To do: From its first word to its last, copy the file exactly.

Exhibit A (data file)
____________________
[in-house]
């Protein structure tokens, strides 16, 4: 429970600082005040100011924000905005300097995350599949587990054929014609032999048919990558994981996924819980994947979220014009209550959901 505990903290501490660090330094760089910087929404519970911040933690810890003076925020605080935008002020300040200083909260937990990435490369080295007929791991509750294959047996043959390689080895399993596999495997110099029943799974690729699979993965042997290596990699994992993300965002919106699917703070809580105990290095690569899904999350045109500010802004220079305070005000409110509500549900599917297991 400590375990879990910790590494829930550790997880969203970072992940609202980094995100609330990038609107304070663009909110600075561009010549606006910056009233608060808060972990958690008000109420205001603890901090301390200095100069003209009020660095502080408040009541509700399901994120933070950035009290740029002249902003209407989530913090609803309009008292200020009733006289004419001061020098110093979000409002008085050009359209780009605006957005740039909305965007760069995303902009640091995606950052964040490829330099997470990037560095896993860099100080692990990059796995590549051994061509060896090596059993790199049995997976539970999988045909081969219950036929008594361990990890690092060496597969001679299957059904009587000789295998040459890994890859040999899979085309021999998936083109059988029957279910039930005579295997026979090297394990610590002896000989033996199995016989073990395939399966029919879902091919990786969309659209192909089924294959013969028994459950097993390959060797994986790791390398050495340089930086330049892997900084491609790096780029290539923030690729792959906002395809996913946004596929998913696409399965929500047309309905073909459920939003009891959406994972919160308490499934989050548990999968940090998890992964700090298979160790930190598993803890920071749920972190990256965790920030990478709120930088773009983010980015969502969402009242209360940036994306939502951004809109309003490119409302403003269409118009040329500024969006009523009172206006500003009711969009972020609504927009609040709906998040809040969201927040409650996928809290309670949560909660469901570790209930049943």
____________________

[in-house]
């Protein structure tokens, strides 16, 4: 429970600082005040100011924000905005300097995350599949587990054929014609032999048919990558994981996924819980994947979220014009209550959901 505990903290501490660090330094760089910087929404519970911040933690810890003076925020605080935008002020300040200083909260937990990435490369080295007929791991509750294959047996043959390689080895399993596999495997110099029943799974690729699979993965042997290596990699994992993300965002919106699917703070809580105990290095690569899904999350045109500010802004220079305070005000409110509500549900599917297991 400590375990879990910790590494829930550790997880969203970072992940609202980094995100609330990038609107304070663009909110600075561009010549606006910056009233608060808060972990958690008000109420205001603890901090301390200095100069003209009020660095502080408040009541509700399901994120933070950035009290740029002249902003209407989530913090609803309009008292200020009733006289004419001061020098110093979000409002008085050009359209780009605006957005740039909305965007760069995303902009640091995606950052964040490829330099997470990037560095896993860099100080692990990059796995590549051994061509060896090596059993790199049995997976539970999988045909081969219950036929008594361990990890690092060496597969001679299957059904009587000789295998040459890994890859040999899979085309021999998936083109059988029957279910039930005579295997026979090297394990610590002896000989033996199995016989073990395939399966029919879902091919990786969309659209192909089924294959013969028994459950097993390959060797994986790791390398050495340089930086330049892997900084491609790096780029290539923030690729792959906002395809996913946004596929998913696409399965929500047309309905073909459920939003009891959406994972919160308490499934989050548990999968940090998890992964700090298979160790930190598993803890920071749920972190990256965790920030990478709120930088773009983010980015969502969402009242209360940036994306939502951004809109309003490119409302403003269409118009040329500024969006009523009172206006500003009711969009972020609504927009609040709906998040809040969201927040409650996928809290309670949560909660469901570790209930049943």